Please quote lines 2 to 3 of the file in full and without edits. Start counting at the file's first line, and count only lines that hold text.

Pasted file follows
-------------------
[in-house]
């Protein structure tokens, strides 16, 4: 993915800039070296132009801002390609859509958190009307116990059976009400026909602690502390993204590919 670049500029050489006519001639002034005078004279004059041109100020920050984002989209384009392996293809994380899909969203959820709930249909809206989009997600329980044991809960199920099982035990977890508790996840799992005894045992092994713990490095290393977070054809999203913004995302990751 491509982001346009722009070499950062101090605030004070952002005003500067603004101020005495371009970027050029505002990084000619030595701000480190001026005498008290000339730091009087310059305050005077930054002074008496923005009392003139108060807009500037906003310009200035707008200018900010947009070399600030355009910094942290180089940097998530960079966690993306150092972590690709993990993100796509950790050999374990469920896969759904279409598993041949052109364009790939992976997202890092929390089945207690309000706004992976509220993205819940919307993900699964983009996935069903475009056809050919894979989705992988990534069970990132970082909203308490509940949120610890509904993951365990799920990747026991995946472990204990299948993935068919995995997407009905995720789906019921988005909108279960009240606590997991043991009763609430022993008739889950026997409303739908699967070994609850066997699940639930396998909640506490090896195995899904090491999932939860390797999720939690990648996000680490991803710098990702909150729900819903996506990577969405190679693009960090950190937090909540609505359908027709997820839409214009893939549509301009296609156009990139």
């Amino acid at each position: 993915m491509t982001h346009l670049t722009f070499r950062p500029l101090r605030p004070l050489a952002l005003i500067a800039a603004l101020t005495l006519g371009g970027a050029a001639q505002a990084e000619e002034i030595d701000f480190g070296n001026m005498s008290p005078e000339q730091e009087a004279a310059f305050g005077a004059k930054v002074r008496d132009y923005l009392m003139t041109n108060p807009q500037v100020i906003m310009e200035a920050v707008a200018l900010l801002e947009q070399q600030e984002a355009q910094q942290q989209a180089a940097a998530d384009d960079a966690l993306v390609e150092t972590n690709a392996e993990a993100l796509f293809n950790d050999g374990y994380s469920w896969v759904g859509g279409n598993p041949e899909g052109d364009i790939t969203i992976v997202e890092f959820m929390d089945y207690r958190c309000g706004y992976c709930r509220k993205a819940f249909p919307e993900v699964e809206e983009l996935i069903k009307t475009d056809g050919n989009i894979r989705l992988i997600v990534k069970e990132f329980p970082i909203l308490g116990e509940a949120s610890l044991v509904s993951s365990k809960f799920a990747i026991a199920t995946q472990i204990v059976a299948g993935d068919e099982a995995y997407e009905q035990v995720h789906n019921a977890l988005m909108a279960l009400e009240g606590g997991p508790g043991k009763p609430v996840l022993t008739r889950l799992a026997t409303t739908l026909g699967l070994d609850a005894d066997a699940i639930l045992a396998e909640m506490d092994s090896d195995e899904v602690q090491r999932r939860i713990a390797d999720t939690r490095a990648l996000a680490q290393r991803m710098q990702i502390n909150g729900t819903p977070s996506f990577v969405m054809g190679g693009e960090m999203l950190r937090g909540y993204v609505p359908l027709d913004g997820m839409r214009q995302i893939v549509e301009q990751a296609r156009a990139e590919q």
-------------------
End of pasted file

């Protein structure tokens, strides 16, 4: 993915800039070296132009801002390609859509958190009307116990059976009400026909602690502390993204590919 670049500029050489006519001639002034005078004279004059041109100020920050984002989209384009392996293809994380899909969203959820709930249909809206989009997600329980044991809960199920099982035990977890508790996840799992005894045992092994713990490095290393977070054809999203913004995302990751 491509982001346009722009070499950062101090605030004070952002005003500067603004101020005495371009970027050029505002990084000619030595701000480190001026005498008290000339730091009087310059305050005077930054002074008496923005009392003139108060807009500037906003310009200035707008200018900010947009070399600030355009910094942290180089940097998530960079966690993306150092972590690709993990993100796509950790050999374990469920896969759904279409598993041949052109364009790939992976997202890092929390089945207690309000706004992976509220993205819940919307993900699964983009996935069903475009056809050919894979989705992988990534069970990132970082909203308490509940949120610890509904993951365990799920990747026991995946472990204990299948993935068919995995997407009905995720789906019921988005909108279960009240606590997991043991009763609430022993008739889950026997409303739908699967070994609850066997699940639930396998909640506490090896195995899904090491999932939860390797999720939690990648996000680490991803710098990702909150729900819903996506990577969405190679693009960090950190937090909540609505359908027709997820839409214009893939549509301009296609156009990139």
């Amino acid at each position: 993915m491509t982001h346009l670049t722009f070499r950062p500029l101090r605030p004070l050489a952002l005003i500067a800039a603004l101020t005495l006519g371009g970027a050029a001639q505002a990084e000619e002034i030595d701000f480190g070296n001026m005498s008290p005078e000339q730091e009087a004279a310059f305050g005077a004059k930054v002074r008496d132009y923005l009392m003139t041109n108060p807009q500037v100020i906003m310009e200035a920050v707008a200018l900010l801002e947009q070399q600030e984002a355009q910094q942290q989209a180089a940097a998530d384009d960079a966690l993306v390609e150092t972590n690709a392996e993990a993100l796509f293809n950790d050999g374990y994380s469920w896969v759904g859509g279409n598993p041949e899909g052109d364009i790939t969203i992976v997202e890092f959820m929390d089945y207690r958190c309000g706004y992976c709930r509220k993205a819940f249909p919307e993900v699964e809206e983009l996935i069903k009307t475009d056809g050919n989009i894979r989705l992988i997600v990534k069970e990132f329980p970082i909203l308490g116990e509940a949120s610890l044991v509904s993951s365990k809960f799920a990747i026991a199920t995946q472990i204990v059976a299948g993935d068919e099982a995995y997407e009905q035990v995720h789906n019921a977890l988005m909108a279960l009400e009240g606590g997991p508790g043991k009763p609430v996840l022993t008739r889950l799992a026997t409303t739908l026909g699967l070994d609850a005894d066997a699940i639930l045992a396998e909640m506490d092994s090896d195995e899904v602690q090491r999932r939860i713990a390797d999720t939690r490095a990648l996000a680490q290393r991803m710098q990702i502390n909150g729900t819903p977070s996506f990577v969405m054809g190679g693009e960090m999203l950190r937090g909540y993204v609505p359908l027709d913004g997820m839409r214009q995302i893939v549509e301009q990751a296609r156009a990139e590919q």